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SOTTILE: Business Articles
Classic Close Calls
Seats of Power
Power of Risk
Extreme Entrepreneurs
Bottom Up vs Top Down
Axis Power
Pomp & Circumstance
Easing The Pain Of Loss
Devastating Disarmament
Classic Close Calls
Major League Slump
Sales vs Mgmt Income
Contracts: The Bottom Line
PR Lessons From Space
Sexual Healing
Marketing Triggers
Hoist Up Your Sales
Navigational Sales Aids
Taxing Problem
King Of The Hill
Creatives In Conflict
Fathers & Mothers
Fallacy Of Composition
"Tele" Marketing
MHT "Tele" Marketing
User Groups
High Tech Retirement
My current comments about this article:
 Classic Close Calls


Q. When is a close call not a close call? A. When it is a

close call.

Confused? Let's try it again this time with "close" meaning

near and "CLOSE" meaning sales.

Q. When is a CLOSE call not a CLOSE call? A. When it is a

close call. Remember! CLOSE means an attempt to complete a sale and close

means nearby.

The vernacular of selling is indeed ironic, for there is a

world of difference between CLOSE calls and close calls

That difference equates to major $$$. Close calls cost

money. CLOSE calls bring in money. And one doesn't need to

know algebra to determine the delta in going from a dollar

expenditure to a dollar receipt.

The challenge: "How to reduce the close calls and make more

CLOSE calls?" There are many ways; but, none is more

critical than AVOIDING THE close (near) ONES FROM THE START.



Its not surprising that there are so many close calls in

sales. There is a whole system of psychology, sales

management and product development/marketing that fosters

their existence. Here's but a few:

1. Many prospects don't want to hurt a salesperson's

feelings; and sales people inturn don't want their feelings

hurt. So nobody tells the truth or asks for the truth. I

refer to this as "don't show me yours and I'll not show you

mine." It's kids play!

2. Sales management insists on a full forecast sheet; and

sale people comply by holding on to a "stiff" which is easier

than finding another qualified lead. I label this one as the

"body-count mentality."

3. There are not adequate lead generation programs operating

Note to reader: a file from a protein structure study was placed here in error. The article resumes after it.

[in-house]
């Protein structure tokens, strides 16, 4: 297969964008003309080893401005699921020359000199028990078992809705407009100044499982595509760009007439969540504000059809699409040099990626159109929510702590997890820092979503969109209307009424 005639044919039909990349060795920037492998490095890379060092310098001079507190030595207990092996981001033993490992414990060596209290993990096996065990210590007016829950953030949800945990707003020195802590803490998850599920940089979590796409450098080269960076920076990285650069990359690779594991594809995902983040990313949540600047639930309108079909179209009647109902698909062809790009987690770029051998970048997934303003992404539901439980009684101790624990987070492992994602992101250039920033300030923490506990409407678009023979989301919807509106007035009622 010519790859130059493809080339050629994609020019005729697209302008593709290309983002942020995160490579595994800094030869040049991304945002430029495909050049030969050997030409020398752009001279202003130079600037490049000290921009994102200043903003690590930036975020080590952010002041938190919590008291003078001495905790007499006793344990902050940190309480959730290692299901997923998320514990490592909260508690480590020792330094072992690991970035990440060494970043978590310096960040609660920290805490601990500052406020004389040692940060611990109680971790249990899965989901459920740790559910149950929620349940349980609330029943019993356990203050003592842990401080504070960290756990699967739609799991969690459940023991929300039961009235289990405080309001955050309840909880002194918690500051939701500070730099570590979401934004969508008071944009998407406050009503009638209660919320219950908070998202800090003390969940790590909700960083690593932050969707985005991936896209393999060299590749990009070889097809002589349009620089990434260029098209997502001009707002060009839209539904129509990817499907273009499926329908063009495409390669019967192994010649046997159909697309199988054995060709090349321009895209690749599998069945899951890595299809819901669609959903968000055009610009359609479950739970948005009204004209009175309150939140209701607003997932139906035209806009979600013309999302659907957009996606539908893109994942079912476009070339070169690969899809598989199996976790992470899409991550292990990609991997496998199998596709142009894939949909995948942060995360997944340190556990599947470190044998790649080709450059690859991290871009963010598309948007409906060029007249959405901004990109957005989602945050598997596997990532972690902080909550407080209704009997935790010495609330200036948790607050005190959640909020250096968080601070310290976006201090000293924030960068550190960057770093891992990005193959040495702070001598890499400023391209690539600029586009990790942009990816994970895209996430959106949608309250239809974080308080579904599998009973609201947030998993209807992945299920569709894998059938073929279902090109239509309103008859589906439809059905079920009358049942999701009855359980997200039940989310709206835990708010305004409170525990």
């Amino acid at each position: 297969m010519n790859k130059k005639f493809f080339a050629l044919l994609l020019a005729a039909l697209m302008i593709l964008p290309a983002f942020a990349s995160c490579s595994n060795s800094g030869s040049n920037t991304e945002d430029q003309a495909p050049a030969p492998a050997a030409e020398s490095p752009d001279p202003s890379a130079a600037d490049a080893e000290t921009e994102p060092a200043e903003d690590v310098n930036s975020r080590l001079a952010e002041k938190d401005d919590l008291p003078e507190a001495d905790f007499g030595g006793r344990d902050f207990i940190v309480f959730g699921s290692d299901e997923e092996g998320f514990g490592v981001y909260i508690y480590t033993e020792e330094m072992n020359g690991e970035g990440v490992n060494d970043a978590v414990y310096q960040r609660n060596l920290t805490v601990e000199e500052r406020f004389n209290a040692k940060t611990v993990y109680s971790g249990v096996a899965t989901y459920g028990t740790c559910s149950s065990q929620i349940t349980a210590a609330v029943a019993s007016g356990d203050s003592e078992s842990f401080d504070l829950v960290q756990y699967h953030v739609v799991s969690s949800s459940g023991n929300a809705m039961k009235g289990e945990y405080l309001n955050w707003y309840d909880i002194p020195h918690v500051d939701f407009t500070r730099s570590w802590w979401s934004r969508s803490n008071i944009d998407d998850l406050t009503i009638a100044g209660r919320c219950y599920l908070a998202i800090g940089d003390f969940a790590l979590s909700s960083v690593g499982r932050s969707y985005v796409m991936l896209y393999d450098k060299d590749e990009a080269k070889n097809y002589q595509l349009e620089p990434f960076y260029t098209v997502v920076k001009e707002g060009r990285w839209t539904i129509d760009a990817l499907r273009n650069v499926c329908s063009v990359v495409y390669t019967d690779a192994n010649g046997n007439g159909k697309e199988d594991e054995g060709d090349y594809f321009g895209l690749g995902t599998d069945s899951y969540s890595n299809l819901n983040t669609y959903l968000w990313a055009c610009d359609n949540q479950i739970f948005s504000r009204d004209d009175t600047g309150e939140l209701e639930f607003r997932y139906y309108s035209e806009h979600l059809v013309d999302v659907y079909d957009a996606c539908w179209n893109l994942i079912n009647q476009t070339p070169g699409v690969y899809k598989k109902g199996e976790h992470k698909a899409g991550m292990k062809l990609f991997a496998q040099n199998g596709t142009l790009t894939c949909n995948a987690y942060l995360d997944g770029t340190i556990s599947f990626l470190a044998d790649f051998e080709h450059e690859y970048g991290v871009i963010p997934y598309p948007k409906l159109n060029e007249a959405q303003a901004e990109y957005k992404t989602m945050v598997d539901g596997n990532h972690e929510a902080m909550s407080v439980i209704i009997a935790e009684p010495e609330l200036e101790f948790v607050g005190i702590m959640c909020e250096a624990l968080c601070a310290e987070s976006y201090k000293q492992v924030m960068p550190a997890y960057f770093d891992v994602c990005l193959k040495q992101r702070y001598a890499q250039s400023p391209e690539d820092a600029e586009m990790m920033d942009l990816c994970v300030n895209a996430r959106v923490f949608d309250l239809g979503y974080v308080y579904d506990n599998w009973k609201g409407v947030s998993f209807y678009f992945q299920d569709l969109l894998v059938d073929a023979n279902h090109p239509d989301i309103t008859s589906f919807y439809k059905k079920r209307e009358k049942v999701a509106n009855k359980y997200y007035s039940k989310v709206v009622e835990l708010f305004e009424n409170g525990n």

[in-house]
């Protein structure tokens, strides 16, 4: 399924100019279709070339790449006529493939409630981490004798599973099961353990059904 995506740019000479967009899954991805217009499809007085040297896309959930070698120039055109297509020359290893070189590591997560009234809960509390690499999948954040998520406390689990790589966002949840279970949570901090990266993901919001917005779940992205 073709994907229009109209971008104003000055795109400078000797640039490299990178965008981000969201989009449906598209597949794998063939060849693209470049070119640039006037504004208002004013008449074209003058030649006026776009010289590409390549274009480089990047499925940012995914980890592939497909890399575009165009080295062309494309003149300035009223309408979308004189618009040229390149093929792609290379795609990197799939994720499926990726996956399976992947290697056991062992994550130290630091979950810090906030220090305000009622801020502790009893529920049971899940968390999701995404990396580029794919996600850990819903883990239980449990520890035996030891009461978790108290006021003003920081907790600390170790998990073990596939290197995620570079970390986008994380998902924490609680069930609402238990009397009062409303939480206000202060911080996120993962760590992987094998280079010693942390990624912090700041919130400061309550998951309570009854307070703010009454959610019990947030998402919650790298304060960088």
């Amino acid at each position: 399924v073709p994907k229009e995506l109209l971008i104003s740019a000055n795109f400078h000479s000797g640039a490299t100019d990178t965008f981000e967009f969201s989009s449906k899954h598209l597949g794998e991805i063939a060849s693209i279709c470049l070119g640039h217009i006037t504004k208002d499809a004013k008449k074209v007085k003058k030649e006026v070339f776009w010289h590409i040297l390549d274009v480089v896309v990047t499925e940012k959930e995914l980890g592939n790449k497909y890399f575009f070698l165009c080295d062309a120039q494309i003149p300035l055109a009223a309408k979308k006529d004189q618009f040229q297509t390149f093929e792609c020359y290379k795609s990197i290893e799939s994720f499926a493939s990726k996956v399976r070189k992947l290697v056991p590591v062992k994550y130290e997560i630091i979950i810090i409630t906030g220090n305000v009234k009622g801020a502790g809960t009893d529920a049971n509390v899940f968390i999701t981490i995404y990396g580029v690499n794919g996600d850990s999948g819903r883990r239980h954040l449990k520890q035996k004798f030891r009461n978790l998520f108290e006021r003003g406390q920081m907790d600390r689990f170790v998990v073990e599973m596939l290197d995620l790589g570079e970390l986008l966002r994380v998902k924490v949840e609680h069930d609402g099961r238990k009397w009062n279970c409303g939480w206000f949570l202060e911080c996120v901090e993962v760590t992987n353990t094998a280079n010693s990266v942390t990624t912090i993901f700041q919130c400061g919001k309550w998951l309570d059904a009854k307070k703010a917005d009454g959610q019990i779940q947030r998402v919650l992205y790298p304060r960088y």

to create a bubbling pot of qualified prospects that

naturally effervese to the top, which would obviate #1 & #2.

I call this "stupid."

4. Often product development and sales/marketing management

delude themselves about the validity buyer objections which

eventually croak a sale... and would have croaked the sale

from the start had the prospect been aware of their existence

back then. This one I call the "optimist." Seldom does

anyone ever ask whether a late stage objection was in fact an

initial stage misqualification. Such post-mortems are

normally reserved only for the loss of a major sale or the

building of a case to be used against someone. Yet, by

qualifying early and qualifying often, late stage objections

are minimized thus reducing close calls while maximizing

CLOSE calls.


es. E

n5a7 A

A triage is a system designed to produce the greatest benefit

from limited facilities or resources. In a triage, full

resources are applied to those capable of deriving the

greatest benefit from them and not to those who will die

inspite of their application or to those who will survive

without their application. Triages are set up for the

treatment of battlefield injuries; for the distribution of

food to the starving; and yes, even temporarily for the

reconnection of power after a hurricane.

Sales triage should be established for the same reason. To

optimize resources for closing business based on an on-going

qualifying process.

Now, surely there are many of you that are currently saying

that you already do this by classifying prospects. Perhaps

you do. But, classifying prospects is not the same as

actually treating them on a resource priority basis.

For example, it's no revelation that a salesperson would

rather spend an afternoon at a prospect with whom s/he feels

comfortable, than with one where the feeling is unfriendly.

However, the chances are great that this prospect is already